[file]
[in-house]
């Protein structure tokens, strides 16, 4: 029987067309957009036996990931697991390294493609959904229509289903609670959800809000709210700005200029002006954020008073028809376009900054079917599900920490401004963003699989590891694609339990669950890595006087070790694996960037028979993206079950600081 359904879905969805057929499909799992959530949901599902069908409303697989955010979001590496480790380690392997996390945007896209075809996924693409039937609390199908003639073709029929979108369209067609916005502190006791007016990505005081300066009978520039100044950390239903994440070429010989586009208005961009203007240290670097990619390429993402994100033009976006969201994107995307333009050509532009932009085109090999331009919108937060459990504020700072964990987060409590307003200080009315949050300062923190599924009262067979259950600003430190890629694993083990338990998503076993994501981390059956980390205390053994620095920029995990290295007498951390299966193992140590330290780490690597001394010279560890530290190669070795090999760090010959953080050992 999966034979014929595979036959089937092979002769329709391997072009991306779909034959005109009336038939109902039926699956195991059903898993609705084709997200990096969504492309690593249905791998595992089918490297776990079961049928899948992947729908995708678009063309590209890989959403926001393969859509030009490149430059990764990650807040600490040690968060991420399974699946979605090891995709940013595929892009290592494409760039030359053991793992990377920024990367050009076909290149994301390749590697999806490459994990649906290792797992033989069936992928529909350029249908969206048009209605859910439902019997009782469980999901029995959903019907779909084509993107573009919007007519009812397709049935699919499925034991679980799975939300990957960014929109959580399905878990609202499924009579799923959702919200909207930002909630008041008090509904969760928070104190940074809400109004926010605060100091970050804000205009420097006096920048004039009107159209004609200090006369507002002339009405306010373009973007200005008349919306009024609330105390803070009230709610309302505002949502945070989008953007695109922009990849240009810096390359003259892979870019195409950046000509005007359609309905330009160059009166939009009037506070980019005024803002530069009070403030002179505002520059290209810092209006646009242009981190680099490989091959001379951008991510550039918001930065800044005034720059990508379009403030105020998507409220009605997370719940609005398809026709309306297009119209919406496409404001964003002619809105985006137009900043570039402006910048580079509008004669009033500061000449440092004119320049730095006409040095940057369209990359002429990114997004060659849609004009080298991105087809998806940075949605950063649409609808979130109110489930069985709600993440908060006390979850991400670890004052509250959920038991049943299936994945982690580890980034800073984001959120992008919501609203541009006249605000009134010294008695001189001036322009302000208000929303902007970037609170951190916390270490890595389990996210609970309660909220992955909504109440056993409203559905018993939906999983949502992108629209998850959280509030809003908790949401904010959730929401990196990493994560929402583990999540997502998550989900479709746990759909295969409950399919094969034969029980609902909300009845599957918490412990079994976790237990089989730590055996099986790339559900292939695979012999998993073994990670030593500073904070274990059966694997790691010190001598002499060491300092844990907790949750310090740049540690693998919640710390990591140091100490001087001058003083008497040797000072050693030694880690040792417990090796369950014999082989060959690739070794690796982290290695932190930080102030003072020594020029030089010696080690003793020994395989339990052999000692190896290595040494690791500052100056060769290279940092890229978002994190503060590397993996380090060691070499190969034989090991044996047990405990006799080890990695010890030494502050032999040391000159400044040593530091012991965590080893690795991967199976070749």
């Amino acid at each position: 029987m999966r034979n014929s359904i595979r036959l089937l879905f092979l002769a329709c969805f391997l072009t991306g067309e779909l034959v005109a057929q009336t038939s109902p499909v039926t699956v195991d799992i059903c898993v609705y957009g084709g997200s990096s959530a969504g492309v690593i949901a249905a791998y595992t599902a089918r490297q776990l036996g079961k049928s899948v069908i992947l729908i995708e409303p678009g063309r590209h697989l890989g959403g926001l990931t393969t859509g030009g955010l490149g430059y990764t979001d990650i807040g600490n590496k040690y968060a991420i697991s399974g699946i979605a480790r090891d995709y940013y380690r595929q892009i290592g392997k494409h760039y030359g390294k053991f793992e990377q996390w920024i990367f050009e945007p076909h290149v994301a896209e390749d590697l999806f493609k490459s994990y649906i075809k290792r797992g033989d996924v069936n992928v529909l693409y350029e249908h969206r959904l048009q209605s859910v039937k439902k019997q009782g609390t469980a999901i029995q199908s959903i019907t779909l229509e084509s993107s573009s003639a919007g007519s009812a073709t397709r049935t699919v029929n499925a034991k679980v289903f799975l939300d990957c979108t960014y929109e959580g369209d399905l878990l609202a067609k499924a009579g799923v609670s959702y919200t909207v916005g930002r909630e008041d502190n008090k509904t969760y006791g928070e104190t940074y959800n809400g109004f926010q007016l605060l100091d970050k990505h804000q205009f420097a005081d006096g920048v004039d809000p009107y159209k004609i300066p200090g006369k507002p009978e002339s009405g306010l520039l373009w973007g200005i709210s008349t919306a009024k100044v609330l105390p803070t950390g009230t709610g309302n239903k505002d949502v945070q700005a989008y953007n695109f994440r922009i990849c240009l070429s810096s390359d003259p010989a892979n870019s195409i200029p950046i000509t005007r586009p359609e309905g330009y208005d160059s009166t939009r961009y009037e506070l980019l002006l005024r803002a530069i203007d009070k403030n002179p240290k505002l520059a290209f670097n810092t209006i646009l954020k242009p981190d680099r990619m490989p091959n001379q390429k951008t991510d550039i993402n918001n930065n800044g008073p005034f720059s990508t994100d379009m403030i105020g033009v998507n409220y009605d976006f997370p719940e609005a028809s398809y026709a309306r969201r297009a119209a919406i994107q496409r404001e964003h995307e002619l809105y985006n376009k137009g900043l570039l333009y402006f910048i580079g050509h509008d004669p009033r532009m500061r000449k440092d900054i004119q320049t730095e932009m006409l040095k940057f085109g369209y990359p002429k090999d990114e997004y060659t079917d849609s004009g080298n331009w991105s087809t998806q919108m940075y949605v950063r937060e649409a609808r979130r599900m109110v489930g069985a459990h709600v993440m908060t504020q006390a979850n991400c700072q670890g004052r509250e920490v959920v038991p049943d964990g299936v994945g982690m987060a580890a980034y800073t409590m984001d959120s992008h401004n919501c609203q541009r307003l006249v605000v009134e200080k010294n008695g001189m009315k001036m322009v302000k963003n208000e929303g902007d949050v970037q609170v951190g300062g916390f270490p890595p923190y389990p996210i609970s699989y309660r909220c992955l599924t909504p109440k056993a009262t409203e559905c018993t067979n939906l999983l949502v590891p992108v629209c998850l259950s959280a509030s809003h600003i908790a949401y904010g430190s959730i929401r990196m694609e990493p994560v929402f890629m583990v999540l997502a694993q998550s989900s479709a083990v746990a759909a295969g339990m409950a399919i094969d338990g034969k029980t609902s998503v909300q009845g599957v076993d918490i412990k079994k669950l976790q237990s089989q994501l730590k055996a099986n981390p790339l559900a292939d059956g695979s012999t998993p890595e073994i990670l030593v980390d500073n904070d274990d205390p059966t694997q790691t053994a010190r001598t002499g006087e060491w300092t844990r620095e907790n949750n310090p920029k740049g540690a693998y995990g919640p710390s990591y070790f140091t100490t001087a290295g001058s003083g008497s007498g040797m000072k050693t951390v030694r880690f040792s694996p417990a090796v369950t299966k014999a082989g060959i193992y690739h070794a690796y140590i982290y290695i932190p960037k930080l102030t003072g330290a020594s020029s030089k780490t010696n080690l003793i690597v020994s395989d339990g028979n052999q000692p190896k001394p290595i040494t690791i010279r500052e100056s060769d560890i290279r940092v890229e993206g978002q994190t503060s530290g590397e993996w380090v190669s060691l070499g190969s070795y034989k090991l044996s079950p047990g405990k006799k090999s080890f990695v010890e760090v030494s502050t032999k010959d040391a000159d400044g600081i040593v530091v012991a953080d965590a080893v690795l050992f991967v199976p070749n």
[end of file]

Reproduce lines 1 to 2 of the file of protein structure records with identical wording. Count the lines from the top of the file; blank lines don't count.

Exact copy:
[in-house]
């Protein structure tokens, strides 16, 4: 029987067309957009036996990931697991390294493609959904229509289903609670959800809000709210700005200029002006954020008073028809376009900054079917599900920490401004963003699989590891694609339990669950890595006087070790694996960037028979993206079950600081 359904879905969805057929499909799992959530949901599902069908409303697989955010979001590496480790380690392997996390945007896209075809996924693409039937609390199908003639073709029929979108369209067609916005502190006791007016990505005081300066009978520039100044950390239903994440070429010989586009208005961009203007240290670097990619390429993402994100033009976006969201994107995307333009050509532009932009085109090999331009919108937060459990504020700072964990987060409590307003200080009315949050300062923190599924009262067979259950600003430190890629694993083990338990998503076993994501981390059956980390205390053994620095920029995990290295007498951390299966193992140590330290780490690597001394010279560890530290190669070795090999760090010959953080050992 999966034979014929595979036959089937092979002769329709391997072009991306779909034959005109009336038939109902039926699956195991059903898993609705084709997200990096969504492309690593249905791998595992089918490297776990079961049928899948992947729908995708678009063309590209890989959403926001393969859509030009490149430059990764990650807040600490040690968060991420399974699946979605090891995709940013595929892009290592494409760039030359053991793992990377920024990367050009076909290149994301390749590697999806490459994990649906290792797992033989069936992928529909350029249908969206048009209605859910439902019997009782469980999901029995959903019907779909084509993107573009919007007519009812397709049935699919499925034991679980799975939300990957960014929109959580399905878990609202499924009579799923959702919200909207930002909630008041008090509904969760928070104190940074809400109004926010605060100091970050804000205009420097006096920048004039009107159209004609200090006369507002002339009405306010373009973007200005008349919306009024609330105390803070009230709610309302505002949502945070989008953007695109922009990849240009810096390359003259892979870019195409950046000509005007359609309905330009160059009166939009009037506070980019005024803002530069009070403030002179505002520059290209810092209006646009242009981190680099490989091959001379951008991510550039918001930065800044005034720059990508379009403030105020998507409220009605997370719940609005398809026709309306297009119209919406496409404001964003002619809105985006137009900043570039402006910048580079509008004669009033500061000449440092004119320049730095006409040095940057369209990359002429990114997004060659849609004009080298991105087809998806940075949605950063649409609808979130109110489930069985709600993440908060006390979850991400670890004052509250959920038991049943299936994945982690580890980034800073984001959120992008919501609203541009006249605000009134010294008695001189001036322009302000208000929303902007970037609170951190916390270490890595389990996210609970309660909220992955909504109440056993409203559905018993939906999983949502992108629209998850959280509030809003908790949401904010959730929401990196990493994560929402583990999540997502998550989900479709746990759909295969409950399919094969034969029980609902909300009845599957918490412990079994976790237990089989730590055996099986790339559900292939695979012999998993073994990670030593500073904070274990059966694997790691010190001598002499060491300092844990907790949750310090740049540690693998919640710390990591140091100490001087001058003083008497040797000072050693030694880690040792417990090796369950014999082989060959690739070794690796982290290695932190930080102030003072020594020029030089010696080690003793020994395989339990052999000692190896290595040494690791500052100056060769290279940092890229978002994190503060590397993996380090060691070499190969034989090991044996047990405990006799080890990695010890030494502050032999040391000159400044040593530091012991965590080893690795991967199976070749």